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Tuesday, November 19, 2013

Part 3 of Worldscaping: Breaking the Rules

Genre fiction doesn't follow the rules of the real world. There's technology beyond capability, actions defying physics, creatures unlike anything our known world contains. Fantasy, in particular, is an escape from a world of the commonplace rules where we can experiment with the physical world.

So why do we all keep rehashing the same old hat world?

I think I've made my love for Harry Potter and Lord of the Rings pretty clear, but just in case ... let me restate. I love the books, I love these stories, and I love these worlds. But I don't love them so much that I want to keep reading those same stories and worlds again and again and again.

I'm a re-reader. I will read books ad nauseum, and then some. The Harry Potter books are like a super comfy sweater that I throw on whenever I don't want to think about what to wear. And each time I wear it it gets a little softer and comfier. Yes, maybe I worn some holes in it, but to me it's still perfect and will never, ever be thrown away.

Comfy sweater, you are perfect in everyway.
But then somebody decides that maybe I'd like this new sweater, that's a lot like my favorite old sweater And I think, hey sure. It looks like my old sweater, which is something I like, I'll try it out.

And then I put on new knock-off sweater and it's itchy and uncomfortable and like nothing like my favorite sweater at all! My old sweater is soft! My old sweater fits perfectly! My old sweater has a mustard stain on the front that I love!

That's the problem with the same old fiction. When you're just flat out copying the masters and following all of their rules, you're no longer being judged on your own terms. I'm no longer judging you based on your own merits as a sweater. I'm judging you on how you compare to my favorite sweater, and all I notice is that you're not my favorite sweater and not that you're a good sweater by your own right.

Okay, I may be carrying this sweater thing too far.

In writing, it is very tempting to lean on the worlds and rules that we know work. It's much easier to take a world that's already been created than to make up the rules to our own. But genre fiction authors have a lot to prove as is. Not that I have an axe to grind, a bone to pick, [insert other applicable idiom here], but genre fiction isn't widely regarded as, well ... literary. Worthwhile. Valuable. It's considered a lower caste of fiction with less to offer.

And if you're already competing with that prejudice, do you really want to add further obstacles by encouraging people to compare you to Tolkien? Because not many people are going to win that battle.

There're reasons that things become "rules". It's because those things work. They're proven to grab interest, to propel stories, to really drive character and plot development. So, study the rules. Know why they work. Learn to manipulate them.

And then break them.

Sci-Fi/Fantasy "Rules" that Authors Should Break 

1) The One
I don't know whether to blame The Matrix or Harry Potter or what. There are some many Ones running around out there at this point that we might as well just assume we're a One and prepare to fulfill or life or death destiny. I understand that in an epic story arc, your main character may need to be the turning point of the world's destiny. Look, I get it. My story is no different. But The One is a rule that needs to be conscientiously broken in these situations. Forget destiny, forget prophecy. And maybe (just maybe!) forget this idea that the fate of the world is somehow in the hands of a single "chosen" person.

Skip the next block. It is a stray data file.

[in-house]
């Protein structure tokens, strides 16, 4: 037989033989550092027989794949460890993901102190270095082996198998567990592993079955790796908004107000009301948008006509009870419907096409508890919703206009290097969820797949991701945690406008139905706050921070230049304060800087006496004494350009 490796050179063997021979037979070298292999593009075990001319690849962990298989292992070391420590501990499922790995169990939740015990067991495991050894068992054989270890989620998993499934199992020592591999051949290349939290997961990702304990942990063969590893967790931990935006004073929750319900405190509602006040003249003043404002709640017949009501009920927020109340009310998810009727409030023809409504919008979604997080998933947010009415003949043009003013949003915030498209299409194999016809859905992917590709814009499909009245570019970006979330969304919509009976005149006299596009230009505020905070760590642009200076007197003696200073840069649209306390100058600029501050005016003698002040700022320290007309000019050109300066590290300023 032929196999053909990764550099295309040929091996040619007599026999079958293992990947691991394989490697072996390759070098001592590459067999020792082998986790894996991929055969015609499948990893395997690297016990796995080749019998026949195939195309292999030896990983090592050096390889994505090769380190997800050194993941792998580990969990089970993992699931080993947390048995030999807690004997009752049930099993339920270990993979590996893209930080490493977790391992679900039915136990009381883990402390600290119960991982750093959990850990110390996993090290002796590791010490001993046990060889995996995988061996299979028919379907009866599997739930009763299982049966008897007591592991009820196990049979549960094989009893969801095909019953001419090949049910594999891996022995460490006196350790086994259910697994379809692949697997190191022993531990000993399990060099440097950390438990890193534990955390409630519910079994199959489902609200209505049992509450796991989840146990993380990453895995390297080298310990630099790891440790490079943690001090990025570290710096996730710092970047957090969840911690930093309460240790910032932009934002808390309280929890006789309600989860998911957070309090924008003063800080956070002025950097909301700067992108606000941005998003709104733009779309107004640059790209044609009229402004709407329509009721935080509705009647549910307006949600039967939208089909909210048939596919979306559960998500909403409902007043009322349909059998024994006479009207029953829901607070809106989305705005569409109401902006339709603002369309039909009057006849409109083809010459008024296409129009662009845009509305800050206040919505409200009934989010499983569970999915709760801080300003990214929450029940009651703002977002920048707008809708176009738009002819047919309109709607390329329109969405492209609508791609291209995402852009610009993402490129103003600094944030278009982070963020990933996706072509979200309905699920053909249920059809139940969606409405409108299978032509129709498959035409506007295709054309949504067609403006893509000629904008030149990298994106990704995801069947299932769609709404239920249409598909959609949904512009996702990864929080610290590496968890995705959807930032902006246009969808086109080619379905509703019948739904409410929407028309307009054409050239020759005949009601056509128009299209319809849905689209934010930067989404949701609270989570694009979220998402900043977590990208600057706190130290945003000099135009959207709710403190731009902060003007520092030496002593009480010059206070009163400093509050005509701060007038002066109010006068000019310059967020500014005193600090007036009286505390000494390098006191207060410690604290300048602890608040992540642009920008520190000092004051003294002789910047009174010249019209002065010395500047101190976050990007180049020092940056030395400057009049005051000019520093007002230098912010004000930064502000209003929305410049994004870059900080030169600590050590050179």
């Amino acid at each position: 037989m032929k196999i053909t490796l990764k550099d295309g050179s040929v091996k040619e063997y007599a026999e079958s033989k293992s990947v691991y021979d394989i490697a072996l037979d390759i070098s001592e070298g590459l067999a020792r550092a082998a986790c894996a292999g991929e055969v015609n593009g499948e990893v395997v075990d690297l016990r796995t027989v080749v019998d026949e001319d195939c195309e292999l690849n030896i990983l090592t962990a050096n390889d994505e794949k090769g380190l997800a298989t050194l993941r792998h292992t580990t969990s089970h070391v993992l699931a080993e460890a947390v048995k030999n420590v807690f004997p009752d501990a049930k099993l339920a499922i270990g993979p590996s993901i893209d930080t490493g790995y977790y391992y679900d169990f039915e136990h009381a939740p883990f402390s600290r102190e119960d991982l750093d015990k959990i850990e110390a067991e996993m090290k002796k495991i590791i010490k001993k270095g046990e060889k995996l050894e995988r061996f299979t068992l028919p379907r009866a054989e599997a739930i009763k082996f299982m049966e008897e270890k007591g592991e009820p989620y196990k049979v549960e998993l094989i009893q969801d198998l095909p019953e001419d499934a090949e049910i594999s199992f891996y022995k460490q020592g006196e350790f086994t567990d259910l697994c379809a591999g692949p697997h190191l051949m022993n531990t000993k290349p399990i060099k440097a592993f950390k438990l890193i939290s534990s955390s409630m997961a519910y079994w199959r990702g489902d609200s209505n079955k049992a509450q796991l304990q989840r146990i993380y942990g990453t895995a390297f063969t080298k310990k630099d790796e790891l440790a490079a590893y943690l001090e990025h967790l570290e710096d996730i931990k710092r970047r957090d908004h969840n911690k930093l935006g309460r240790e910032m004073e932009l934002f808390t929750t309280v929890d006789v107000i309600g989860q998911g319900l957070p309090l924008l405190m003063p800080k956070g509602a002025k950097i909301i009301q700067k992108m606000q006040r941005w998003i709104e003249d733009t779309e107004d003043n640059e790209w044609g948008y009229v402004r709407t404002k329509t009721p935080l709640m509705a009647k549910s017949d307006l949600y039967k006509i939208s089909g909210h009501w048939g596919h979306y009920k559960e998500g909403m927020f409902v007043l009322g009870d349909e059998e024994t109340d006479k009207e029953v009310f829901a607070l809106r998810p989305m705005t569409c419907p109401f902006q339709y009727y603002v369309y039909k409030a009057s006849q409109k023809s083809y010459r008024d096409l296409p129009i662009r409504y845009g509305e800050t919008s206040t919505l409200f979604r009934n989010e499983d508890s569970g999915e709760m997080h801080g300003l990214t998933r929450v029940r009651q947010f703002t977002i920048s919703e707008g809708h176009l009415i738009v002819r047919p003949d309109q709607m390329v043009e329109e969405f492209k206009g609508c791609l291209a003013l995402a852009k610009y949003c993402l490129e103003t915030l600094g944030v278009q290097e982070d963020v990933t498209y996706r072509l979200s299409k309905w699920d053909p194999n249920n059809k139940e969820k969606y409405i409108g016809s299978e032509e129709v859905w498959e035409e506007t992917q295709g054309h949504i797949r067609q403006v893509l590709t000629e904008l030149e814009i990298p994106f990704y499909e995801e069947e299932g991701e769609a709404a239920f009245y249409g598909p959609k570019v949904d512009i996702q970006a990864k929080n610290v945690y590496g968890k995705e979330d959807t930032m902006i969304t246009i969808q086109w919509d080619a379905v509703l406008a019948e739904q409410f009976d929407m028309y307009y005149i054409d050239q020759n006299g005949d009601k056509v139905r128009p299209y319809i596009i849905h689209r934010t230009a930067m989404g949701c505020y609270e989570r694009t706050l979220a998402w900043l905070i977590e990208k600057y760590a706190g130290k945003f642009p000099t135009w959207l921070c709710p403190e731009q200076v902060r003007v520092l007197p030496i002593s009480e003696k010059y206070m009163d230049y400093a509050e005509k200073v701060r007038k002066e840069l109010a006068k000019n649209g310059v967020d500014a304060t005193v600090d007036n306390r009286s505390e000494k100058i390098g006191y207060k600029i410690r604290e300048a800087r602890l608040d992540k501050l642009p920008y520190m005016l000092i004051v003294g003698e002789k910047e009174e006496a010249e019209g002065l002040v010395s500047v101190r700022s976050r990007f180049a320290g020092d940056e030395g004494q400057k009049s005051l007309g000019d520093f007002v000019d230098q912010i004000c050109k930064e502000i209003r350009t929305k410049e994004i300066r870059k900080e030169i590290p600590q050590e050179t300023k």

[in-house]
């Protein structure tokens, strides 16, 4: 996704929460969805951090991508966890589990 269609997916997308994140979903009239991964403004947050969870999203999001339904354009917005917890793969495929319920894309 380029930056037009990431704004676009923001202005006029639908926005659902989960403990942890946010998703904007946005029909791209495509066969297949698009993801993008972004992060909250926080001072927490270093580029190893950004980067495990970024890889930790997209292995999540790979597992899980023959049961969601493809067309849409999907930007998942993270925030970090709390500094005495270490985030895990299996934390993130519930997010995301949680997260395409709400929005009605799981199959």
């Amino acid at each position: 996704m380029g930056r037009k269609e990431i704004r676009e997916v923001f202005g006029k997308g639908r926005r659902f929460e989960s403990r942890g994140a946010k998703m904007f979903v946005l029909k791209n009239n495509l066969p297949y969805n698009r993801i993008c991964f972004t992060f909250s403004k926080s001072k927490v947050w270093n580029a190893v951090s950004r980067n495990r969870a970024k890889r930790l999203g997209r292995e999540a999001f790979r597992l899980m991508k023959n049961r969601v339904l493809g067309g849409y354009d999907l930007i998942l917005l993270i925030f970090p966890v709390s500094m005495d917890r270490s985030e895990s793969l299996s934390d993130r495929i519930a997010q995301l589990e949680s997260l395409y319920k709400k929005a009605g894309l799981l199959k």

2) Steampunk Wizards
Over it. Simply over it. Your novel takes place in modern times, yet all of your characters are running around with oil lanterns, candles, an clockwork mechanisms. Look, I'd like to imagine a world without Facebook, too. But when your main character is a teenager in the modern world, I don't care how much magic they have or how cool you think robes are. They've played Candy Crush.

3) Green-Skinned Romance
Oh, Captain Kirk, your slightly paunchy belly under that tight
yellow polyester shirt is positively irresistible to my alien-lady loins.
Captain Kirk wooing various green-skinned alien ladies in skimpy, metallic bikinis was certainly a spectacle in the 60s -- but the 60s was a decade of turbulence particularly around civil rights and race. Green skin wasn't just green skin -- it was also a metaphor for race. Sure, he had the famous kiss with Uhura, but that didn't occur until episode 68 out of 80. No, I didn't have that memorized.

The point is, when it comes to inter-species romance maybe we all should just pause a moment and think about what we're doing. Why are all these alien babes so hot for humans? And why can we all seem to reproduce without issue, despite having completely separate evolutionary roots?

4) "High Fantasy" Worlds
High Fantasy is fine, but there is so much recycling of the Tolkien worldscape that I'm bored to tears. Elves are majestic and beautiful and above everything, humans are like elves but dirtier and worldlier, dwarves and bearded, beer-drinking miners, halflings are adorable, orcs are ugly and smelly, swords are magical, etc. You know what I miss? Evil fairy-assholes, centaurs, lady dwarves, and maybe an elf that's more Keebler than Galadriel. This world, the Tolkien world, is one of the most over-used prepackaged worlds in fantasy.

What are some of the "rules" that you have broken as a writer, or that you think should be broken more?

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